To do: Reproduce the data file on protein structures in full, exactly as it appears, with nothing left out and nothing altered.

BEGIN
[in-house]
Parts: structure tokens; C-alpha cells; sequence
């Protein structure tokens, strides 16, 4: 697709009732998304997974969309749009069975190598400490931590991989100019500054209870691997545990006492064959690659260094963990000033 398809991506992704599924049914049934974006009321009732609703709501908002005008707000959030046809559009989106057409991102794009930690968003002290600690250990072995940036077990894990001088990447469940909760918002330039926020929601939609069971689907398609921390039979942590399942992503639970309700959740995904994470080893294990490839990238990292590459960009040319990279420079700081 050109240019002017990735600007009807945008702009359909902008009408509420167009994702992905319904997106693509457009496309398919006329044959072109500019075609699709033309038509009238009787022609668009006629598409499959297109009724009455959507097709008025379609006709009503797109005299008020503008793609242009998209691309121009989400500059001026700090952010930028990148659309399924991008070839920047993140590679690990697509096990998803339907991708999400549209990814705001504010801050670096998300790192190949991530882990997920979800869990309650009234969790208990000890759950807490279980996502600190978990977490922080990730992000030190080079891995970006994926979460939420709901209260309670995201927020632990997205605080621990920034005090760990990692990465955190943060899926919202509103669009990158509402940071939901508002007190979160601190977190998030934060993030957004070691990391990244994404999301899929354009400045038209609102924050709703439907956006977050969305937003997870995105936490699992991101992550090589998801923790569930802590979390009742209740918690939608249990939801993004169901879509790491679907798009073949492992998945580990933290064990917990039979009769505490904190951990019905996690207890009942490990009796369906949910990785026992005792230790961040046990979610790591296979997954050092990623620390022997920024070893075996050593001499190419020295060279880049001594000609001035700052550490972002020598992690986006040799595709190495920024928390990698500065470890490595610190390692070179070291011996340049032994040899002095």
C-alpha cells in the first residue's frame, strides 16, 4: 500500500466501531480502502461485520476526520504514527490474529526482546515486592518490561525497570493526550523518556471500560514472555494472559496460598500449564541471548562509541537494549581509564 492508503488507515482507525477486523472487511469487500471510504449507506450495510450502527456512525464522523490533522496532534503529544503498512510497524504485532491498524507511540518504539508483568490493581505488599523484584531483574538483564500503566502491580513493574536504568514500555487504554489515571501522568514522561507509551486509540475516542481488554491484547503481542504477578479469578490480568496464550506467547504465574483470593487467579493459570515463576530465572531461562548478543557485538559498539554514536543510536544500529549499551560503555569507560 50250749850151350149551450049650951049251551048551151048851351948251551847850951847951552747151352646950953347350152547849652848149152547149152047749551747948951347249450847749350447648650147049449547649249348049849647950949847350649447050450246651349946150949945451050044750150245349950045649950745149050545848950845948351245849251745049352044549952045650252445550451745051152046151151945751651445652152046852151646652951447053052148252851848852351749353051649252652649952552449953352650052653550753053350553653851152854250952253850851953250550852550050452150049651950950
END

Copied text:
[in-house]
Parts: structure tokens; C-alpha cells; sequence
């Protein structure tokens, strides 16, 4: 697709009732998304997974969309749009069975190598400490931590991989100019500054209870691997545990006492064959690659260094963990000033 398809991506992704599924049914049934974006009321009732609703709501908002005008707000959030046809559009989106057409991102794009930690968003002290600690250990072995940036077990894990001088990447469940909760918002330039926020929601939609069971689907398609921390039979942590399942992503639970309700959740995904994470080893294990490839990238990292590459960009040319990279420079700081 050109240019002017990735600007009807945008702009359909902008009408509420167009994702992905319904997106693509457009496309398919006329044959072109500019075609699709033309038509009238009787022609668009006629598409499959297109009724009455959507097709008025379609006709009503797109005299008020503008793609242009998209691309121009989400500059001026700090952010930028990148659309399924991008070839920047993140590679690990697509096990998803339907991708999400549209990814705001504010801050670096998300790192190949991530882990997920979800869990309650009234969790208990000890759950807490279980996502600190978990977490922080990730992000030190080079891995970006994926979460939420709901209260309670995201927020632990997205605080621990920034005090760990990692990465955190943060899926919202509103669009990158509402940071939901508002007190979160601190977190998030934060993030957004070691990391990244994404999301899929354009400045038209609102924050709703439907956006977050969305937003997870995105936490699992991101992550090589998801923790569930802590979390009742209740918690939608249990939801993004169901879509790491679907798009073949492992998945580990933290064990917990039979009769505490904190951990019905996690207890009942490990009796369906949910990785026992005792230790961040046990979610790591296979997954050092990623620390022997920024070893075996050593001499190419020295060279880049001594000609001035700052550490972002020598992690986006040799595709190495920024928390990698500065470890490595610190390692070179070291011996340049032994040899002095």
C-alpha cells in the first residue's frame, strides 16, 4: 500500500466501531480502502461485520476526520504514527490474529526482546515486592518490561525497570493526550523518556471500560514472555494472559496460598500449564541471548562509541537494549581509564 492508503488507515482507525477486523472487511469487500471510504449507506450495510450502527456512525464522523490533522496532534503529544503498512510497524504485532491498524507511540518504539508483568490493581505488599523484584531483574538483564500503566502491580513493574536504568514500555487504554489515571501522568514522561507509551486509540475516542481488554491484547503481542504477578479469578490480568496464550506467547504465574483470593487467579493459570515463576530465572531461562548478543557485538559498539554514536543510536544500529549499551560503555569507560 50250749850151350149551450049650951049251551048551151048851351948251551847850951847951552747151352646950953347350152547849652848149152547149152047749551747948951347249450847749350447648650147049449547649249348049849647950949847350649447050450246651349946150949945451050044750150245349950045649950745149050545848950845948351245849251745049352044549952045650252445550451745051152046151151945751651445652152046852151646652951447053052148252851848852351749353051649252652649952552449953352650052653550753053350553653851152854250952253850851953250550852550050452150049651950950